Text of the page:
WIT Press


SMALL-SCALE BEST MANAGEMENT PRACTICES TO PROTECT LAKE WATER QUALITY



Price

Free (open access)

Paper DOI

10.2495/DNE-V7-N2-173-186

Volume

Volume 7 (2012), Issue 2

Pages

13

Page Range

173 - 186

Author(s)

J. COBOURN

Abstract

Lake Tahoe, on the border of Nevada and California in the Sierra Nevada, is the world’s 11th deepest lake and is one of the clearest high altitude lakes in the world. Since Secchi disk monitoring began in the late 1960s, average water transparency has decreased from over 30 m to about 20 m. Efforts to reduce the decline in the water clarity of Lake Tahoe have been ongoing; since the early 1970s. One unique method to reduce nonpoint source pollution of the lake is the Best Management Practice (BMP) Retrofit program of the Tahoe Regional Planning Agency (TRPA). This bi-state agency requires all developed properties in the Lake Tahoe Basin to implement water quality BMPs. The TRPA has worked with local Conservation Districts, the USDA Natural Resources Conservation Service and University of Nevada Cooperative Extension to develop small-scale erosion control and runoff infiltration practices. Homeowners and small business owners can install these BMPs to reduce the amount of nutrient and fine sediment-bearing runoff flowing into street and highway storm drains from private properties. In turn, city and state road departments can design facilities sized only for the runoff from the public right-of-way. This saves city and state governments millions of dollars in infrastructure costs. Special techniques have been developed to capture runoff from rooftops and driveways, convey it to an infiltration system, and let it soak into the soil. Bare soil areas must be planted and/or covered with mulch to prevent erosion. Bare areas on slopes over 50% must be treated with structures as well as vegetation. Building and landscape contractors are trained annually in proper BMP installation, and the textbook, How to Install Residential Scale Best Management Practices (BMPs) in the Lake Tahoe Basin, has been translated into Spanish. Lake monitoring since 2000 shows positive results.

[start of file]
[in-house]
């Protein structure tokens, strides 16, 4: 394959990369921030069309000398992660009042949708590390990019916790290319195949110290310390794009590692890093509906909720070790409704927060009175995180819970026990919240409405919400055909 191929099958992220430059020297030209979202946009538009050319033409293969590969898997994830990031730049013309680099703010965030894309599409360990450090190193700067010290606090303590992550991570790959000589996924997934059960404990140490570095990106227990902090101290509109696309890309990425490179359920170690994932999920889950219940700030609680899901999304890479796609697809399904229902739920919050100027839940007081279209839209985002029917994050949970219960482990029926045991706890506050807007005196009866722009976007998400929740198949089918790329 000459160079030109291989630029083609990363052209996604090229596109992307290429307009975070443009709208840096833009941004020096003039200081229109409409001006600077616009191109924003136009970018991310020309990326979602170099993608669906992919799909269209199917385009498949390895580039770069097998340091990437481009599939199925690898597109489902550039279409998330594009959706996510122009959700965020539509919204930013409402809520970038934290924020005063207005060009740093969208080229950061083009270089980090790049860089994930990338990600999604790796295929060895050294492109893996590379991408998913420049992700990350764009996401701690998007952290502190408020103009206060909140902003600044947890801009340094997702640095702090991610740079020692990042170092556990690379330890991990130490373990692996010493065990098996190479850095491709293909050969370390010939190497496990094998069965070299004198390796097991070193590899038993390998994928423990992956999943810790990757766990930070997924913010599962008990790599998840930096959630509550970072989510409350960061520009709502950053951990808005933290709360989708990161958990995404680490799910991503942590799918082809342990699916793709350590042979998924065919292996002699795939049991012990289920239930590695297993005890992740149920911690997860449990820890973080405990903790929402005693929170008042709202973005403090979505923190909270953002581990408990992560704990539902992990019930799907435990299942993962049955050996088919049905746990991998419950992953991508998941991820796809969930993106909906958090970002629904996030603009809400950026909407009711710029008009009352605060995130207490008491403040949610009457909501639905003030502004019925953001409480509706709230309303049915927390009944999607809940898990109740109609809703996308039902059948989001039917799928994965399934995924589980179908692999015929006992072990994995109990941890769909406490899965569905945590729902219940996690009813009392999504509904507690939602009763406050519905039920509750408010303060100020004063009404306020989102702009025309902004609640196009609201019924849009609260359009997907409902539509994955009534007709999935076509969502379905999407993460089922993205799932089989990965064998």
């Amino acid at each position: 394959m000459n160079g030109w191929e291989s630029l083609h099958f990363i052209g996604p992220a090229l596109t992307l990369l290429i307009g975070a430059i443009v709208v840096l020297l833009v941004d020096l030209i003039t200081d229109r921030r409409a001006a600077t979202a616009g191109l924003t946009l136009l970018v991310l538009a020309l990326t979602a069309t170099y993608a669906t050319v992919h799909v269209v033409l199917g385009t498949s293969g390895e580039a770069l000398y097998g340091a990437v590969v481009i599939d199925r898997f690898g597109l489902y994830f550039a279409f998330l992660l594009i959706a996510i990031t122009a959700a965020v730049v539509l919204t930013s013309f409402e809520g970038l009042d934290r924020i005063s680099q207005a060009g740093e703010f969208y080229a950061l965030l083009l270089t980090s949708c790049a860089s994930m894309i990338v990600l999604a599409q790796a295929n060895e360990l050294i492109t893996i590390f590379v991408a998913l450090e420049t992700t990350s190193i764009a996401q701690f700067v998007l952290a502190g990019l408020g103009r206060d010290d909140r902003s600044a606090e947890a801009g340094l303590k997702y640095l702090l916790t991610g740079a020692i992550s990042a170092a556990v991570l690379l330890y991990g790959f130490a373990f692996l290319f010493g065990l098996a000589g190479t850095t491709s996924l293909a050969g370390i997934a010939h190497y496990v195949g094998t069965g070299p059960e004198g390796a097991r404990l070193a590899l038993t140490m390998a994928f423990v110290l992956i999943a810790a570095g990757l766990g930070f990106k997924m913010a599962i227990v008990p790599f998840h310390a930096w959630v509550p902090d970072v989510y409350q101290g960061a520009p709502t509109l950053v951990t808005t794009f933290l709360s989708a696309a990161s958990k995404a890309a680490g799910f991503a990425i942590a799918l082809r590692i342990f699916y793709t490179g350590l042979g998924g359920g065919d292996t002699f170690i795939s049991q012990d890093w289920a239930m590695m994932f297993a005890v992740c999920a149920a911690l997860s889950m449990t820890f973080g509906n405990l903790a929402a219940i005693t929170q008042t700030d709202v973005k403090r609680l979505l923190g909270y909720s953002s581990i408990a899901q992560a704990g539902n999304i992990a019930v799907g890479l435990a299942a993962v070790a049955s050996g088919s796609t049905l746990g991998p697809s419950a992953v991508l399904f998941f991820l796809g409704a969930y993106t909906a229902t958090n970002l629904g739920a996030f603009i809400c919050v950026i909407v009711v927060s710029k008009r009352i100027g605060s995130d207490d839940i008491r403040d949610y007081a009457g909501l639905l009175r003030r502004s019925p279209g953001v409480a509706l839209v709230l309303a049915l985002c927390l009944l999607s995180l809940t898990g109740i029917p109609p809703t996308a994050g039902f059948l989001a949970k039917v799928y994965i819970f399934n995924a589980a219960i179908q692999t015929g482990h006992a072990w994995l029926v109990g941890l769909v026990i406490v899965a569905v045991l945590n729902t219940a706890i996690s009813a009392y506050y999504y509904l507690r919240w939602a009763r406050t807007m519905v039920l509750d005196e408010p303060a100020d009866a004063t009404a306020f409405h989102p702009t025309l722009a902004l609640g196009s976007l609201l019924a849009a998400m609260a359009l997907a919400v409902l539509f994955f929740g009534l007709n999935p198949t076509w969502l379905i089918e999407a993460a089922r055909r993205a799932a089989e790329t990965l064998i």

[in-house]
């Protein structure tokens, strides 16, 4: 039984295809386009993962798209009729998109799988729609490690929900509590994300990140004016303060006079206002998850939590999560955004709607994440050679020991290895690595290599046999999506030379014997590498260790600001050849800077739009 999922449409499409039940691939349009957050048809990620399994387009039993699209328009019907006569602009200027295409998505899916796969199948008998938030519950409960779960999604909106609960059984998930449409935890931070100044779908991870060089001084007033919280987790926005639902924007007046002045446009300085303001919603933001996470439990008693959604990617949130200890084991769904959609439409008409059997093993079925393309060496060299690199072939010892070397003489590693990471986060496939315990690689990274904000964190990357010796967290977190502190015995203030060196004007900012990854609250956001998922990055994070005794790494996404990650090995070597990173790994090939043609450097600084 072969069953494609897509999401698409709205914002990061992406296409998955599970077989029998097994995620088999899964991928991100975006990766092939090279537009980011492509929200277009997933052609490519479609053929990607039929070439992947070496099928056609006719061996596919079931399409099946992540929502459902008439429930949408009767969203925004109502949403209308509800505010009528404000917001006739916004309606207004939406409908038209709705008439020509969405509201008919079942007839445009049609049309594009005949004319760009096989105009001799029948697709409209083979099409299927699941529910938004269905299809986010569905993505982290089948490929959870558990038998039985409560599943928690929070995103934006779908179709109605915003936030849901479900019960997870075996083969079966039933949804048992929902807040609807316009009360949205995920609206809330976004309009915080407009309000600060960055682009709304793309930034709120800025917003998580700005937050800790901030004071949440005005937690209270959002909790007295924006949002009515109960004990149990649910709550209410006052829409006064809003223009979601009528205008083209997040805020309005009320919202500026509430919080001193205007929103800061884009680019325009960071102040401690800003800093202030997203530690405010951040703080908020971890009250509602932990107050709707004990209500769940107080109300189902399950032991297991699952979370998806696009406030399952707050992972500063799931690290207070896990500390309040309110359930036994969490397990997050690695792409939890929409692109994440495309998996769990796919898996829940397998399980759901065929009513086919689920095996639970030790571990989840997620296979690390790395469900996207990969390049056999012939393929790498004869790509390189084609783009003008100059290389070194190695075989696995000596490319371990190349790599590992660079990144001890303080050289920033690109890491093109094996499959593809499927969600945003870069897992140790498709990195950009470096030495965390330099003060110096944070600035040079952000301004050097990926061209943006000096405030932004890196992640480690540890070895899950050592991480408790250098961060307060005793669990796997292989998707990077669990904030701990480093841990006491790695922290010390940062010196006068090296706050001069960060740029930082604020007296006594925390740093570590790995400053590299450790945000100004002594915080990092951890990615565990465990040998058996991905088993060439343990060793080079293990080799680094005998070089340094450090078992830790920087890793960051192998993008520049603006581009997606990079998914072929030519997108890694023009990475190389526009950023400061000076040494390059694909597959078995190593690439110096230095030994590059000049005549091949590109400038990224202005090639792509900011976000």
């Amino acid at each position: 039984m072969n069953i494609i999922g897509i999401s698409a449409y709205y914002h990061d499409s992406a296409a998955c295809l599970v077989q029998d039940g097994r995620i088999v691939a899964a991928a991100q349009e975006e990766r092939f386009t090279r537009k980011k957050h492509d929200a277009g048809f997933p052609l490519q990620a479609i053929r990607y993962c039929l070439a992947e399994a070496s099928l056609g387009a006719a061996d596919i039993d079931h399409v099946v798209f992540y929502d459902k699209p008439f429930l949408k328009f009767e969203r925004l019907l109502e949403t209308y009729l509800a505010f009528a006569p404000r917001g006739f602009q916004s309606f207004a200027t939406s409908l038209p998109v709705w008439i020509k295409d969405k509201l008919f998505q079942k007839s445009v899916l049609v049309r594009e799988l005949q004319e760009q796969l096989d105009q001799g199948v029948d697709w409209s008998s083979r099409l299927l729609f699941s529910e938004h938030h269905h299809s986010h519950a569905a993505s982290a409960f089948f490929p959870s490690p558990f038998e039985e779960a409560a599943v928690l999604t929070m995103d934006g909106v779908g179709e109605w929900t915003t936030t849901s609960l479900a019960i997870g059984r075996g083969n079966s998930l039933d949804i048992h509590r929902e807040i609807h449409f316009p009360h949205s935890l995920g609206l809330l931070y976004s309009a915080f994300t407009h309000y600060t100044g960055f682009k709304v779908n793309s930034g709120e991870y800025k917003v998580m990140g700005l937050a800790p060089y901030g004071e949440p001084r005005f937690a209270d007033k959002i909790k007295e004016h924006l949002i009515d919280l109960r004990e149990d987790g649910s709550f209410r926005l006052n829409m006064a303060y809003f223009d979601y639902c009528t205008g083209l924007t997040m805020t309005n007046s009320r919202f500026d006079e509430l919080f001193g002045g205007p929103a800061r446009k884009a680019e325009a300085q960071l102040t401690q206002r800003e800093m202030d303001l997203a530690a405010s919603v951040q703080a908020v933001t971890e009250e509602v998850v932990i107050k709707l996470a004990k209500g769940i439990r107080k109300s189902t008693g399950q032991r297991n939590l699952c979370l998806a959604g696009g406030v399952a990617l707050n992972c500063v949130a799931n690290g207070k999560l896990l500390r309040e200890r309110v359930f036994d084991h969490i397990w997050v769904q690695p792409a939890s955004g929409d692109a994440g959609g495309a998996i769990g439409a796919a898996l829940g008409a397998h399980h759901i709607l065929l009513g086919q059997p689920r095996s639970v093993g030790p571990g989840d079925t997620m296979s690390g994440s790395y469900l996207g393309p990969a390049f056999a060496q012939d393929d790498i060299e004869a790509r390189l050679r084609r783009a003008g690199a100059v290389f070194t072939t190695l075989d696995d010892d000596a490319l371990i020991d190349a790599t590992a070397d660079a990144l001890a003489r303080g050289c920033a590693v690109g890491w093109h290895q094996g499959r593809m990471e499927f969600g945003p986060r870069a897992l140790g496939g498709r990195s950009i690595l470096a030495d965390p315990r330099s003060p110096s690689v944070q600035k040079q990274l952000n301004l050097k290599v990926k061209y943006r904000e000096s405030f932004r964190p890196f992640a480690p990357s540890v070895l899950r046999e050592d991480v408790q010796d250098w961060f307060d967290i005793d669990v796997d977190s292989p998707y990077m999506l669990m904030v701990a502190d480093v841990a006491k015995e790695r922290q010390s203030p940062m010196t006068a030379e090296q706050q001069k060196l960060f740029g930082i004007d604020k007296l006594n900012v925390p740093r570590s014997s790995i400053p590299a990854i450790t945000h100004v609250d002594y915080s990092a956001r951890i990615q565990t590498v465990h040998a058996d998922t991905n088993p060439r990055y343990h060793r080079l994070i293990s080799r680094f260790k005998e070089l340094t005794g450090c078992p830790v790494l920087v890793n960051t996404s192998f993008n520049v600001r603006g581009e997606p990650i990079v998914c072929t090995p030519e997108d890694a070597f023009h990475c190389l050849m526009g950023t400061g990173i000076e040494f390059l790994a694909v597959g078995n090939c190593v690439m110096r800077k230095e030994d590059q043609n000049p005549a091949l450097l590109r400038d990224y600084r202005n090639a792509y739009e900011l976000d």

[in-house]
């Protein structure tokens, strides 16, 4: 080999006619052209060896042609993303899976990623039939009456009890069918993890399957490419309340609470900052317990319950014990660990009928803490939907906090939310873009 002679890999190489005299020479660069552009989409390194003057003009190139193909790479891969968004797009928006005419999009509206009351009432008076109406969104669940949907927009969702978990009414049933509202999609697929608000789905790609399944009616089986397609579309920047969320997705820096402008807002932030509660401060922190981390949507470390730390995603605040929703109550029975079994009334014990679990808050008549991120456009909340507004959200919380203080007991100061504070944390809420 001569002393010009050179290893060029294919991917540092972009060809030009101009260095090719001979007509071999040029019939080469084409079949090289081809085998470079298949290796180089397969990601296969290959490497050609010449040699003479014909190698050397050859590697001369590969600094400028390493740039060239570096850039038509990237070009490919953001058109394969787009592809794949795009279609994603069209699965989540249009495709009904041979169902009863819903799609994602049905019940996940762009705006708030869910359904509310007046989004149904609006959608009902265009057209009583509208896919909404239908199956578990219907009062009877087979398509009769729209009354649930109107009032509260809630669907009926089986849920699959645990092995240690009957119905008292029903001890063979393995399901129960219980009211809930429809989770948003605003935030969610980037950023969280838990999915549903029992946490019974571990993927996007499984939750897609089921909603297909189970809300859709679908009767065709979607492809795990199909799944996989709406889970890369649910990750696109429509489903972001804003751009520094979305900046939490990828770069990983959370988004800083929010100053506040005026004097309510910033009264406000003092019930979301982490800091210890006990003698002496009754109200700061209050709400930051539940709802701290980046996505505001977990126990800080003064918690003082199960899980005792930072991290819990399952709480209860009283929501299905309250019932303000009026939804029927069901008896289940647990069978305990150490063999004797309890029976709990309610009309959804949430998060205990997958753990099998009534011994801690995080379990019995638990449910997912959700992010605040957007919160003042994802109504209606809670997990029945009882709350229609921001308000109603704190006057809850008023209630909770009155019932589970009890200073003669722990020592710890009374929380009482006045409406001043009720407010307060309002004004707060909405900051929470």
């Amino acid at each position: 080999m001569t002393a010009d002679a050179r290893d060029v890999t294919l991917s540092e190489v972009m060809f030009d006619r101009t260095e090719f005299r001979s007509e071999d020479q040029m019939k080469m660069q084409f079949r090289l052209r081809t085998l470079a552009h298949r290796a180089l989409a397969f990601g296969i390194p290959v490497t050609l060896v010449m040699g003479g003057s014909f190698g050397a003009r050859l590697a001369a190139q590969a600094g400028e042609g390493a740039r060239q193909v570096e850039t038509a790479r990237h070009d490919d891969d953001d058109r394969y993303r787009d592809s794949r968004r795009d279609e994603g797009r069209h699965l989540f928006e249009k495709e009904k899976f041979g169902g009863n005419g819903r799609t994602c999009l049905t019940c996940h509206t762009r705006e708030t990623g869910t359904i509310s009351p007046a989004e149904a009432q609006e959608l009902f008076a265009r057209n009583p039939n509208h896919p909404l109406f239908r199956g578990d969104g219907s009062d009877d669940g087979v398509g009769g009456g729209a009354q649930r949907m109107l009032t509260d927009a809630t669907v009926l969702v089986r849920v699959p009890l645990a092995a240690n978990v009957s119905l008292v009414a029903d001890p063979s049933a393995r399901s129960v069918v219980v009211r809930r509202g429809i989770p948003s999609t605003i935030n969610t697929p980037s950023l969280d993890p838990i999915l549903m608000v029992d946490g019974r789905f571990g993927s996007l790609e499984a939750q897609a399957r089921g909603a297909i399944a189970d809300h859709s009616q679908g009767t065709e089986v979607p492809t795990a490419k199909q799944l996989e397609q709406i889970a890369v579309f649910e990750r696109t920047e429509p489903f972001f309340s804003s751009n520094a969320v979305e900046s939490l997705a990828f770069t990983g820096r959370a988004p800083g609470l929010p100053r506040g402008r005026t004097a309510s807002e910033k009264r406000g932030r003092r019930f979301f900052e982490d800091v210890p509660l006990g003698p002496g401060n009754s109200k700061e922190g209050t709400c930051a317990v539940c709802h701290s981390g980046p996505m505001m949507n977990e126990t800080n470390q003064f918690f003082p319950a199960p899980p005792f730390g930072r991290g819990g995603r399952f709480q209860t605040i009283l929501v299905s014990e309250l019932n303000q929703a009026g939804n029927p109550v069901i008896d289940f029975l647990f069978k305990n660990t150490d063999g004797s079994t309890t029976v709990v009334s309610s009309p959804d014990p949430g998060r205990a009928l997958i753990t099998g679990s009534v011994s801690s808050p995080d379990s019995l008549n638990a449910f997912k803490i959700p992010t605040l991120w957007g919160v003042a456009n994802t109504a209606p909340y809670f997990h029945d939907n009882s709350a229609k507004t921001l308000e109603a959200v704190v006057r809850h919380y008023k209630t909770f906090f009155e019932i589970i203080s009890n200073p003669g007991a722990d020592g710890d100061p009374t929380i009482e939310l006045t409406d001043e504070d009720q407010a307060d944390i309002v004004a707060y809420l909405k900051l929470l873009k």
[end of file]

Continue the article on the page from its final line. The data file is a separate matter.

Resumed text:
Keywords

BMPs in Spanish, erosion control, infi ltration system, Lake Tahoe, residential BMPs, small-scale best management practices, storm water, urban runoff, water quality, watershed management